While you will have a set number of annual hours, their allocation will vary weekly depending on the needs of your department. As a result, it’s not uncommon to work 5 hours one week and 10 hours the following week. While your working hours will need to be flexible, your supervising professor will work with you to agree on a schedule that doesn’t affect your ability to carry out your doctorate.
If you’re an international student, you can still apply to become a Graduate Teaching Assistant. However, check whether your student visa places any restrictions on what you can and can’t do. Overseas students will typically be on Tier 4 visas, which don’t allow you to work over 20 hours per week. Ensure you account for this when arranging your workload, especially during periods of training or lecture preparation where your hours can quickly add up. If you exceed this restriction, you will be in breach of your Tier 4 visa and could face a fine or having your visa and therefore doctorate study revoked.
Is a Graduate Teaching Assistantship for you?
Before applying to become a Graduate Teaching Assistant, it’s essential you first discover as much information about the positions at each of your prospective universities. Most importantly, find out what your exact obligations will be. At some institutions, teaching assistants only mark coursework and lead tutorial sessions. At other universities, they’ll expect you to take on all the responsibilities discussed in this guide.
While teaching assistants in their first year will have reduced job responsibility, they will still spend much time planning lessons and providing contact time for students. This may sound easily manageable, but once you add your research project into the mix, it can become overwhelming.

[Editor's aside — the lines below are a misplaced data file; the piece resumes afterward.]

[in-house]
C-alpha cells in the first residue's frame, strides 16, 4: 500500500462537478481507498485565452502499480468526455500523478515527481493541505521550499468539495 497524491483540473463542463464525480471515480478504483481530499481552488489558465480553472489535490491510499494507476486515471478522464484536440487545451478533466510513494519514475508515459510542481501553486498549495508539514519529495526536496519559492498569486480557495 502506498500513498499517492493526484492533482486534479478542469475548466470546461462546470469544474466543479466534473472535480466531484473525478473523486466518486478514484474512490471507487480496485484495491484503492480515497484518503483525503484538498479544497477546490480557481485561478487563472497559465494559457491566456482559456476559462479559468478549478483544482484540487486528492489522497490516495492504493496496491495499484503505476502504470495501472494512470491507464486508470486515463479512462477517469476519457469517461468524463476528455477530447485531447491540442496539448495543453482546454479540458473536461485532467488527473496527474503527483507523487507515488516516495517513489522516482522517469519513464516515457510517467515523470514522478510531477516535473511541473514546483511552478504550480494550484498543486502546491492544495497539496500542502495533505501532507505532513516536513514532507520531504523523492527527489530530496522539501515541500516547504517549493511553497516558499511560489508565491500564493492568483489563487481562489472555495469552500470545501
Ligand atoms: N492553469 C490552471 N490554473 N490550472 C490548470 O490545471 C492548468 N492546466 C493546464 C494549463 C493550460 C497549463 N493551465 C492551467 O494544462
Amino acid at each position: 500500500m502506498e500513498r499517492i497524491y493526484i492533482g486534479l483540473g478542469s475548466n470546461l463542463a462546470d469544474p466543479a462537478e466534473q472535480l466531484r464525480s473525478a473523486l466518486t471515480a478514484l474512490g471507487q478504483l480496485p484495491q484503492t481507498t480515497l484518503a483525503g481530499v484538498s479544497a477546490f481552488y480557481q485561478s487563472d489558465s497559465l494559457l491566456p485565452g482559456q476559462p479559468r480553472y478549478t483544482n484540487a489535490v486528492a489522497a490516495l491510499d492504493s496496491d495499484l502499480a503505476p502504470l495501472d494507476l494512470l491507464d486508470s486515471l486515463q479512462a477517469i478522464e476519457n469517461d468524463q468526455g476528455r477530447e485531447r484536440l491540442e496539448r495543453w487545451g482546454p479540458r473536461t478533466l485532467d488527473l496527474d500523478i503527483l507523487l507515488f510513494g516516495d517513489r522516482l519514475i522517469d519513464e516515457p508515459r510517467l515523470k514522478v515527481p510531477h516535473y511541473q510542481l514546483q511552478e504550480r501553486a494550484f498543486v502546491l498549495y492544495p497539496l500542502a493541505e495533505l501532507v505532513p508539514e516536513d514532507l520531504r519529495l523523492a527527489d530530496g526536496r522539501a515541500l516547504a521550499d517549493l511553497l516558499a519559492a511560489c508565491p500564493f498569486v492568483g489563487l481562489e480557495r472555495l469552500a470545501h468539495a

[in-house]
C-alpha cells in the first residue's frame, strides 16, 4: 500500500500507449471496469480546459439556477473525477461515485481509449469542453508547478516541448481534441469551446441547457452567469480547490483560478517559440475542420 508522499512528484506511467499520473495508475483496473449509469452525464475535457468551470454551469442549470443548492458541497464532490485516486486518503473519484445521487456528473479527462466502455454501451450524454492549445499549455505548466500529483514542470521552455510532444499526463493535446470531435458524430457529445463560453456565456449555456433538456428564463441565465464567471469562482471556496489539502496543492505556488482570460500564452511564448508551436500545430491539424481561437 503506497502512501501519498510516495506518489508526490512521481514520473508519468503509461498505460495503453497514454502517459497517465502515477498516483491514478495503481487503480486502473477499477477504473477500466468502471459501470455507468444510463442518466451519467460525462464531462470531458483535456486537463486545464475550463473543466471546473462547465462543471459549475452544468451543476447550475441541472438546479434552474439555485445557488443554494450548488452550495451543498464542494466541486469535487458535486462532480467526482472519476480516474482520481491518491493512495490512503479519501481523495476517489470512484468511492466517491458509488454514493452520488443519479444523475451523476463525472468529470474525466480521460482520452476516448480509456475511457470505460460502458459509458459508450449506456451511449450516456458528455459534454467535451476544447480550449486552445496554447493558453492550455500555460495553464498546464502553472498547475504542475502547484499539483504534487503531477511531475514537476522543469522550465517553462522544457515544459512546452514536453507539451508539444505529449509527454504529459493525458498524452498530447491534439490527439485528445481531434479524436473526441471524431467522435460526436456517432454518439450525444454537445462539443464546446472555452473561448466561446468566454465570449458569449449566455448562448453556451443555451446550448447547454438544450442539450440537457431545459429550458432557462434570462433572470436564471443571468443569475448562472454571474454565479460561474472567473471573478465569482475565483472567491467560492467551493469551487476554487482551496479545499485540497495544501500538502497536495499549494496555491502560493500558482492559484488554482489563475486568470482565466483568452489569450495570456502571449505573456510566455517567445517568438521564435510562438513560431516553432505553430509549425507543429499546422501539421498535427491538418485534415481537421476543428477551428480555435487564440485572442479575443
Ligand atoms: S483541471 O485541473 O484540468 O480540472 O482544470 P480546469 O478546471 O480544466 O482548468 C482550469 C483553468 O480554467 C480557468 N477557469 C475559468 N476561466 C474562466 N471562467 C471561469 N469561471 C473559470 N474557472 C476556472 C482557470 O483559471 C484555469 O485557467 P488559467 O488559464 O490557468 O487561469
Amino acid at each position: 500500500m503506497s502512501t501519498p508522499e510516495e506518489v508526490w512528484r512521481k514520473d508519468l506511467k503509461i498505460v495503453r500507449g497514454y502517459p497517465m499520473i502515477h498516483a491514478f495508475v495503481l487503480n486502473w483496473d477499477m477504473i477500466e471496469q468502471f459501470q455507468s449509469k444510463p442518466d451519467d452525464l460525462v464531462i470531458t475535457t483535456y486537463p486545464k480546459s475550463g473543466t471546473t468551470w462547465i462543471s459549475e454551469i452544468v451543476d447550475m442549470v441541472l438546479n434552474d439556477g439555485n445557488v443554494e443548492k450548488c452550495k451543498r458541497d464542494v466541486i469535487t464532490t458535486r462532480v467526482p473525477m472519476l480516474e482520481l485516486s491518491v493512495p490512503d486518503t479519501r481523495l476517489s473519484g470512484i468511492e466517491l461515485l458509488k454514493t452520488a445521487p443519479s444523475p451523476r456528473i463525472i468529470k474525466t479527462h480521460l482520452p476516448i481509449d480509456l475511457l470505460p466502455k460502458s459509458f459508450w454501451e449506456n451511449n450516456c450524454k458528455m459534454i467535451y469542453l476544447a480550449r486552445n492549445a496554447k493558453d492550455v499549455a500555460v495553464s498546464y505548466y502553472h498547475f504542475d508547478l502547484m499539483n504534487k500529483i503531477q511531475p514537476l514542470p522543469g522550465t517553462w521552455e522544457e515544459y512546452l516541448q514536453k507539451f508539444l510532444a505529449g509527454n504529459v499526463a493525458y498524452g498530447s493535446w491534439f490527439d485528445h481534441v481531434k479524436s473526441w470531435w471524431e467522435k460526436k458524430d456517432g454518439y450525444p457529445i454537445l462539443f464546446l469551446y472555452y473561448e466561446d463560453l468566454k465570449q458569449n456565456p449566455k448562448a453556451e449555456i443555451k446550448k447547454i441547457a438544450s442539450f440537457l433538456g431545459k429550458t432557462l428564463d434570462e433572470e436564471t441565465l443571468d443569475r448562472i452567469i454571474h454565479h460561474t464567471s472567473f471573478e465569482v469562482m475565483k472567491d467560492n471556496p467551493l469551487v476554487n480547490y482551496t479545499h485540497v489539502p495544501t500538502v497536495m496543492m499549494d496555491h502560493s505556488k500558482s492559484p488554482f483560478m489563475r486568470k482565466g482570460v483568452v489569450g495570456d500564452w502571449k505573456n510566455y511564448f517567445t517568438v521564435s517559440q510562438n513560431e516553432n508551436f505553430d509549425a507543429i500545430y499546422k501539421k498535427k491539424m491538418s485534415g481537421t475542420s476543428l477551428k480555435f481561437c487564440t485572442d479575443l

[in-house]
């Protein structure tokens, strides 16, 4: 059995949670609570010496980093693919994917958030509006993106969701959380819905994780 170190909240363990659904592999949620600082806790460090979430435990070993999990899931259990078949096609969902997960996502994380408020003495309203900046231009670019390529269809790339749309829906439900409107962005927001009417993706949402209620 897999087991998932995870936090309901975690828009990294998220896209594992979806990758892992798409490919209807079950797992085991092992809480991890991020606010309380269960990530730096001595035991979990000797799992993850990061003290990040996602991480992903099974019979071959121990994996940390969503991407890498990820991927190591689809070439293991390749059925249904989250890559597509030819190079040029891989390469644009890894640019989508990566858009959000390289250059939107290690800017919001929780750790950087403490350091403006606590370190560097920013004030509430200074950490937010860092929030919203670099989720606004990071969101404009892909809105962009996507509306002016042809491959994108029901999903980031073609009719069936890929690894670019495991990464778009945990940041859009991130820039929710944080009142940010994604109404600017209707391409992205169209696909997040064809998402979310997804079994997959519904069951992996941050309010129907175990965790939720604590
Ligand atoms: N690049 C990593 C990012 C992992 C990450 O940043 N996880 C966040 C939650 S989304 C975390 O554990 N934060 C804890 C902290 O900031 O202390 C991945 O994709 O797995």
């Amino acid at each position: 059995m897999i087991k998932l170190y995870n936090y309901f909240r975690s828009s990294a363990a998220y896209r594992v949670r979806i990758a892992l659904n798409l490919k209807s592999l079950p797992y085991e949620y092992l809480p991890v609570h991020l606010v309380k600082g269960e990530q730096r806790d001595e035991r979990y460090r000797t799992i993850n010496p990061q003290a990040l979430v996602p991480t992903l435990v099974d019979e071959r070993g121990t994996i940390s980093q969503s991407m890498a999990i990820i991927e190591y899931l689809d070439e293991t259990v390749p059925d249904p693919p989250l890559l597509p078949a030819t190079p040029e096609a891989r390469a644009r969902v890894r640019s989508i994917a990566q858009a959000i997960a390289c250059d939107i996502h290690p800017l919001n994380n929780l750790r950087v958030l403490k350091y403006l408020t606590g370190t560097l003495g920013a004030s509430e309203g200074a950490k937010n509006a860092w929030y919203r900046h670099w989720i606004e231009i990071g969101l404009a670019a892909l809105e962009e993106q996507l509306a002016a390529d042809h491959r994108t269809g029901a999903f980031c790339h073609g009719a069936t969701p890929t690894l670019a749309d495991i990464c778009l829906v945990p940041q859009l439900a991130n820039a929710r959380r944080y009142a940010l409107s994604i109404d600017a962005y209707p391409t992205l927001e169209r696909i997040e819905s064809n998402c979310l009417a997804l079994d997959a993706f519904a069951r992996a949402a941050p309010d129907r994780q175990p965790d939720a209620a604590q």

Be honest with yourself – do you have good time-management skills? Are you disciplined enough to work on your research even after having spent several hours teaching undergraduate students? If your answer is no, then reconsider whether you really want to take on the additional responsibilities of a GTA.
How to Find Graduate Teaching Assistant positions?
GTA positions are advertised the same way regular PhD positions are; therefore, you don’t need to do anything out of the ordinary to find them. Search our extensive database of PhD programmes to see whether there are any GTA positions available, or browse the postgraduate programmes section on the websites of the universities you’re interested in.
Some universities choose not to assign GTA positions to specific PhD projects but instead leave them open to all PhD programmes.
Therefore, state your interest in becoming a Graduate Teaching Assistant when contacting supervisors about available PhD projects. This will allow supervisors to know your intentions and advise you further.